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Texas Behind Nation in Sex Education

May 6, 2011

AUSTIN, Texas - Texas has the third-highest teen birth rate in the country, and the state holds the top spot in repeat teen births. Studies have shown that the public picks up a big portion of the tab for those pregnancies.

A scientific consensus has emerged in the past few decades on what works - and what doesn't - in reducing teen pregnancies. Other than motivating parents to get more involved, says Michael Resnick, director of the University of Minnesota's Healthy Youth Development Prevention Research Center, the biggest challenge for adults working to reduce teen pregnancies is to avoid getting derailed by policymakers who put ideology before evidence.

"That's why I think all of us who are working with and on behalf of young people really need to be fearless in our presentation of the evidence - to clearly communicate to others what we know about what works and what our young people need."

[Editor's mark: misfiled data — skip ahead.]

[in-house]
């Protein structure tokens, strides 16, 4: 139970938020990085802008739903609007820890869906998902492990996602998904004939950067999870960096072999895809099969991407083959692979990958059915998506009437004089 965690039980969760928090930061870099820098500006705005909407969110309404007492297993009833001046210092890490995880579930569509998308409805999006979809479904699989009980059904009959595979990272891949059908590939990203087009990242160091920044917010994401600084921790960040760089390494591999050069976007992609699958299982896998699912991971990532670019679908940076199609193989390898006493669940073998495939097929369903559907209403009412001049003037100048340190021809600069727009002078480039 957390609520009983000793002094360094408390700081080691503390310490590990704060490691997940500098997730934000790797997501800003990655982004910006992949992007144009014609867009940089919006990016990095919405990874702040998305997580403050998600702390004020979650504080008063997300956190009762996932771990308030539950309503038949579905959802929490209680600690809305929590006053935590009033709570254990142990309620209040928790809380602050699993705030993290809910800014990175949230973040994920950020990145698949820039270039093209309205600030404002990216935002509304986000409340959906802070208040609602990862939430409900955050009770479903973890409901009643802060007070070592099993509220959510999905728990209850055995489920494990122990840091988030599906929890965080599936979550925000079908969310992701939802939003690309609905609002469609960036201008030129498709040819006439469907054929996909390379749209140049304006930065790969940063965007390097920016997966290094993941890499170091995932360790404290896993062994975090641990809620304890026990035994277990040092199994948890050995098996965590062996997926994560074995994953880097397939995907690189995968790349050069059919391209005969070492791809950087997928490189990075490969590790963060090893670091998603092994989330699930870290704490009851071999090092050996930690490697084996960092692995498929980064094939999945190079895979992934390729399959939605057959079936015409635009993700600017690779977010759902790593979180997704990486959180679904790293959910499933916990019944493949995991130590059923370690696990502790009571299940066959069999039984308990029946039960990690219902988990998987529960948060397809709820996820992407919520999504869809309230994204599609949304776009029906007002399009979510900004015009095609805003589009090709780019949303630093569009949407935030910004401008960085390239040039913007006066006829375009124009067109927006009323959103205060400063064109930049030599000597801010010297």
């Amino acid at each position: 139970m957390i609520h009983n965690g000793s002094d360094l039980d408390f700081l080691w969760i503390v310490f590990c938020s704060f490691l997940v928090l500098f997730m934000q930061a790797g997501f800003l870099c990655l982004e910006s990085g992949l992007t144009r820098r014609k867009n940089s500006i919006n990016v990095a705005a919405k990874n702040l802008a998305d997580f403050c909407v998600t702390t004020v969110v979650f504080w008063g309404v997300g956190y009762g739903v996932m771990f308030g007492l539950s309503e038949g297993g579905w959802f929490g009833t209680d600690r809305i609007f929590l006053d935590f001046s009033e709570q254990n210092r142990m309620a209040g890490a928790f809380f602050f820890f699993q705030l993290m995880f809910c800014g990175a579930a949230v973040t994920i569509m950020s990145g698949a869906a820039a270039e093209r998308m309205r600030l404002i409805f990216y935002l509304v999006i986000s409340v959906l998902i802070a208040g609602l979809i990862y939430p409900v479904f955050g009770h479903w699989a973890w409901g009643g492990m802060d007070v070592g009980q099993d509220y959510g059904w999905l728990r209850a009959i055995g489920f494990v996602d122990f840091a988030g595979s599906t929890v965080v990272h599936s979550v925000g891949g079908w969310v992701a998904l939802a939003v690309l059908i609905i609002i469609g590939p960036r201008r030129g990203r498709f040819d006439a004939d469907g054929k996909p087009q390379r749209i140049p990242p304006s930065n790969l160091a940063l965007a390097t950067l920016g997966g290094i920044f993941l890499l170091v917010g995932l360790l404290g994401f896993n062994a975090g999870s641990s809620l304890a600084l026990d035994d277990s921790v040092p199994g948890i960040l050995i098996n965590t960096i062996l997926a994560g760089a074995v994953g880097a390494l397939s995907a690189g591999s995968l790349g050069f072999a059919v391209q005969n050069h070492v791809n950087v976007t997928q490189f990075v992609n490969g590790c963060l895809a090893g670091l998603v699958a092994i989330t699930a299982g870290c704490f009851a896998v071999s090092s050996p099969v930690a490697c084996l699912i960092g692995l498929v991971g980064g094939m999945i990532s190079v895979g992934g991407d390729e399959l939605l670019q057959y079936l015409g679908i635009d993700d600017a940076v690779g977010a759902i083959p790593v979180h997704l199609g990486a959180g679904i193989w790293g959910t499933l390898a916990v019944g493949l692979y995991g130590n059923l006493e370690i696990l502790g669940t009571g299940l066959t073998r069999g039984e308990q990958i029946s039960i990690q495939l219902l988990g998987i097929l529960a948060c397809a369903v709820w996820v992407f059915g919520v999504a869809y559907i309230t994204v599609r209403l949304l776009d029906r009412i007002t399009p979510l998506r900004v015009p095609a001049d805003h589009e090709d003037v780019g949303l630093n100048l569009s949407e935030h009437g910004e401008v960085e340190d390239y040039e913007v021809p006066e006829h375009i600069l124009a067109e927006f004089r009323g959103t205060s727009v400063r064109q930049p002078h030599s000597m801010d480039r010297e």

After more than a decade of federal dollars steered toward "abstinence-until-marriage" programs, which Resnick says have not stood up under scientific scrutiny, he says he's encouraged by the Obama administration's focus on funding proven strategies.

In Texas, the largest recipient of federal abstinence-only dollars, more than 90 percent of school districts rely on abstinence-only instruction, according to a report from the Texas Freedom Network. TFN's president, Kathy Miller, says the state needs to catch up with science.

"The Legislature this year hasn't held even one public hearing on bills promoting responsible, evidence-based sex education that would give teens the information they need to protect themselves and make important life decisions."

Those measures were House Bill 1624 and Senate Bill 852.

Despite a poll showing that 80 percent of likely voters in Texas support the teaching of contraception, along with abstinence, Democratic legislators have been unable to persuade their Republican colleagues to consider evidence-based, sex-education bills in House and Senate committees.

A Department of Health and Human Services presentation on evidence-based prevention is online at 1.usa.gov. The Texas Freedom Network report is online at justsaydontknow.org, and the results of its May 2010 statewide poll are at tfn.org.

Peter Malof, Public News Service - TX